Cash flow is the balance between the cash coming in and the cash leaving your operation. Cash flow management isn’t just about the amount of cash, it’s also about the timing of that cash.
The Manitoba Agriculture tool we talked about in the break-even analysis doesn’t provide a cost breakdown over time. But, that is what you need. Because, once you have a handle on total projected costs, you need to understand when throughout the year those costs come due. You then need to compare that to when you have cash coming in throughout the year. Where are the gaps, and how big are they?
Here are some cash flow questions to consider – that are easier to answer when you know your costs.
- When are the times of year when my need for cash is highest? Lowest?
- Are there ways I can spread around some of the costs more evenly throughout the year?
- Can I spread my grain sales throughout the year to reduce price risk and match some of my cash output demands?
- If I don’t sell grain to match my cash requirements during certain times of year, how can I finance those expenses (loans, lines of credit, savings etc)? What are the interest costs for that that financing?
The grain sales plan
Your crop production costs are connected to your cash flow requirements. Your cash flow requirements are connected to your grain marketing / sales plan. Once you understand your costs and cash flow requirements then you can be more consistent with a grain marketing (sales) plan.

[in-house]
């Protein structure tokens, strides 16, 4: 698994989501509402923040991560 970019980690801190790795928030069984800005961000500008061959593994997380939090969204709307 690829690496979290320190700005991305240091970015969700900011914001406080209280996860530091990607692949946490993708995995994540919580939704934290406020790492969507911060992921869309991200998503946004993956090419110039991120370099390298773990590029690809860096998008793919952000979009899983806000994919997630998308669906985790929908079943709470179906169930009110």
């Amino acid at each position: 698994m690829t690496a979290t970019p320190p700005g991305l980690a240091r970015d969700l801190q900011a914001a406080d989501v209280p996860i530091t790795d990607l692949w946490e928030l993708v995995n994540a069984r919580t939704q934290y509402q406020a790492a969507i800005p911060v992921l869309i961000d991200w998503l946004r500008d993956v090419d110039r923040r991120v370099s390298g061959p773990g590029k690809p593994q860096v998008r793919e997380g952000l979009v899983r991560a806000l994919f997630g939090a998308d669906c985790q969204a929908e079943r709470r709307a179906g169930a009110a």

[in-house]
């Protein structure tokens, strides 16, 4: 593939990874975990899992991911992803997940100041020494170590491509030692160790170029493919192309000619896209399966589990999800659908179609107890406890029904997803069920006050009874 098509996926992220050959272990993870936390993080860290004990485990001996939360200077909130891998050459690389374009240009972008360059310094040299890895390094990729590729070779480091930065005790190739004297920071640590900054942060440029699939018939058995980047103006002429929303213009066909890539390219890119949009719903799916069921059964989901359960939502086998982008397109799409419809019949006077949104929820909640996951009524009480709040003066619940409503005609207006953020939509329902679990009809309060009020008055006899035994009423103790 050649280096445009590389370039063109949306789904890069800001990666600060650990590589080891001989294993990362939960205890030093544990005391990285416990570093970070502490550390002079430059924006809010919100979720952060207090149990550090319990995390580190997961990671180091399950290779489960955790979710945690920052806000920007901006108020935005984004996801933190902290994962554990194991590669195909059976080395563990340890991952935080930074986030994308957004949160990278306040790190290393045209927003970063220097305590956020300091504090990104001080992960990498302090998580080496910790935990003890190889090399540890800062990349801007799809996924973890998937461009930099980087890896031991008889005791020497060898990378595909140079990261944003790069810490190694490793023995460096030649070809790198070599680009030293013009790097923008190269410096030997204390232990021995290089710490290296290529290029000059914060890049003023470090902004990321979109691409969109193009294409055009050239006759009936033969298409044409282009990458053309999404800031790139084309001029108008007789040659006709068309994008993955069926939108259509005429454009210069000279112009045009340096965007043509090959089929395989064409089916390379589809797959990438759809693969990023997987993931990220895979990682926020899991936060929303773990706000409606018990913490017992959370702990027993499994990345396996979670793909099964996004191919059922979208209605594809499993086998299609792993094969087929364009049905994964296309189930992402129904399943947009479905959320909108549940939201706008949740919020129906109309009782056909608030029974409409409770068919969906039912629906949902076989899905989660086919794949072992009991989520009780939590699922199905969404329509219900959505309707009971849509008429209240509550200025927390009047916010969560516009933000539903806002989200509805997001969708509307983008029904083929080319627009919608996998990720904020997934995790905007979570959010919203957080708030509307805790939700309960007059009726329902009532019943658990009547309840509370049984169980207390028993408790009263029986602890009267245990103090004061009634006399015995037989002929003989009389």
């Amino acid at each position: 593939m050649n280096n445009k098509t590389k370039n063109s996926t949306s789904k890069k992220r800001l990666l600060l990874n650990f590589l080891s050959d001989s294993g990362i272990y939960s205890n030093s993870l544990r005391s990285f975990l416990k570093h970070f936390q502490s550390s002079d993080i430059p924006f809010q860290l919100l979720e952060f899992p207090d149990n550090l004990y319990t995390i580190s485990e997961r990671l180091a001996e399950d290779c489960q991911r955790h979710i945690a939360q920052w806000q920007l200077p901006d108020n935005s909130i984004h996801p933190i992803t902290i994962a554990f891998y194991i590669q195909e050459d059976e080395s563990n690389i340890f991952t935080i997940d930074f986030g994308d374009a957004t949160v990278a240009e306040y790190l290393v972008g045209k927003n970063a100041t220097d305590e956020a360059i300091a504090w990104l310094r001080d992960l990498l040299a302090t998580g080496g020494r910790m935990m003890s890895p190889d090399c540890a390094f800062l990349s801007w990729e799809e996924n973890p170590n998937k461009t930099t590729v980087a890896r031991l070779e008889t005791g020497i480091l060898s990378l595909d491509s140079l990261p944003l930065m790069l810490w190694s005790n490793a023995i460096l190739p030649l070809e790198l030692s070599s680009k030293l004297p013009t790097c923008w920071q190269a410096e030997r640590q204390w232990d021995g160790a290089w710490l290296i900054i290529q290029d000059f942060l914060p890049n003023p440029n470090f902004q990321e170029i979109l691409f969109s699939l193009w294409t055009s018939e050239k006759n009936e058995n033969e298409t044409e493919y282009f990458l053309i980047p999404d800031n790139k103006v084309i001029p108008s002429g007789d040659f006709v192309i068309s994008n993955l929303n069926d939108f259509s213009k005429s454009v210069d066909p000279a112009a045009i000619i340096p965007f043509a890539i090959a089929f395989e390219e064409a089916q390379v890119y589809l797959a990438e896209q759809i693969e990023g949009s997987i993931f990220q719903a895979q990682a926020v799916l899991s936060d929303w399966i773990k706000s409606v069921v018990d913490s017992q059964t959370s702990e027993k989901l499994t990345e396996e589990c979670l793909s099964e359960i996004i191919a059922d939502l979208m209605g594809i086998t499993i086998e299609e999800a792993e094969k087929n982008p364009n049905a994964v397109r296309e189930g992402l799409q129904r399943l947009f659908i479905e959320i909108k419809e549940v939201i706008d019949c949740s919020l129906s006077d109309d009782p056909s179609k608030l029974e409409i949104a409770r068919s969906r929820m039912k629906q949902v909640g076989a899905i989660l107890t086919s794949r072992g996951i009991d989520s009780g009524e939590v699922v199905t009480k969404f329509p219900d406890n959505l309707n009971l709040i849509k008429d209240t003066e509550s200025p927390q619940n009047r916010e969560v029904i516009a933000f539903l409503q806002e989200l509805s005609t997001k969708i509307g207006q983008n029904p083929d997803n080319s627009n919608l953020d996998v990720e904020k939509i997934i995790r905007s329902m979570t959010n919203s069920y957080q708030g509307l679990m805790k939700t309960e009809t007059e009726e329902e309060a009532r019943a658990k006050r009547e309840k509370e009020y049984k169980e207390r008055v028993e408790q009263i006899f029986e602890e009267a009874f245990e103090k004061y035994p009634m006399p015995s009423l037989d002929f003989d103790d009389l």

Have a conversation with your accountant to determine the best way to create your grain sales plan. Does it make more sense for your farm to create target revenues by commodity? Target revenue by month? By commodity by month? When making that decision, keep in mind that not all commodities act the same and that diversity is exactly why you need a disciplined plan.
Plan for change – like high fuel prices this summer
Understand that plans can change. There are factors outside of your control that impact your revenue and expenses, so you need to stop and review the plan periodically and adjust as things happen. As an example, we heard predictions over the winter of high fuel prices going into the summer. Today we see those predictions coming to fruition and they are even higher than I expected. Fuel is a huge expense, so when seeding is done on our imaginary 750 acres of canola, it’s a good time to review the fuel and oil expenses and adjust them.
Keep it simple
Google “understanding your costs.” Go ahead! You’ll be overwhelmed with the number of hits! 841 million Google results in 0.48 of a second. There are lots of perspectives and different ways to slice and dice business costs and crop production costs. This shouldn’t be overwhelming because it’s important and needs to be done. Work with your accountant and bookkeeper to create a very do-able but meaningful system for your farm. Use the cost and break-even information to create your marketing plan. And once you have your marketing plan in place, it’s easier to make decision about selling your grain. Once you know what price you want for your imaginary 750 acres of canola, you can use tools like CXN360 to either monitor for prices or create an ask to find buyers who’ll match your terms.
The post An example of calculating crop production costs & break even for canola appeared first on AG Exchange Group.
Source: Ag Exchange Group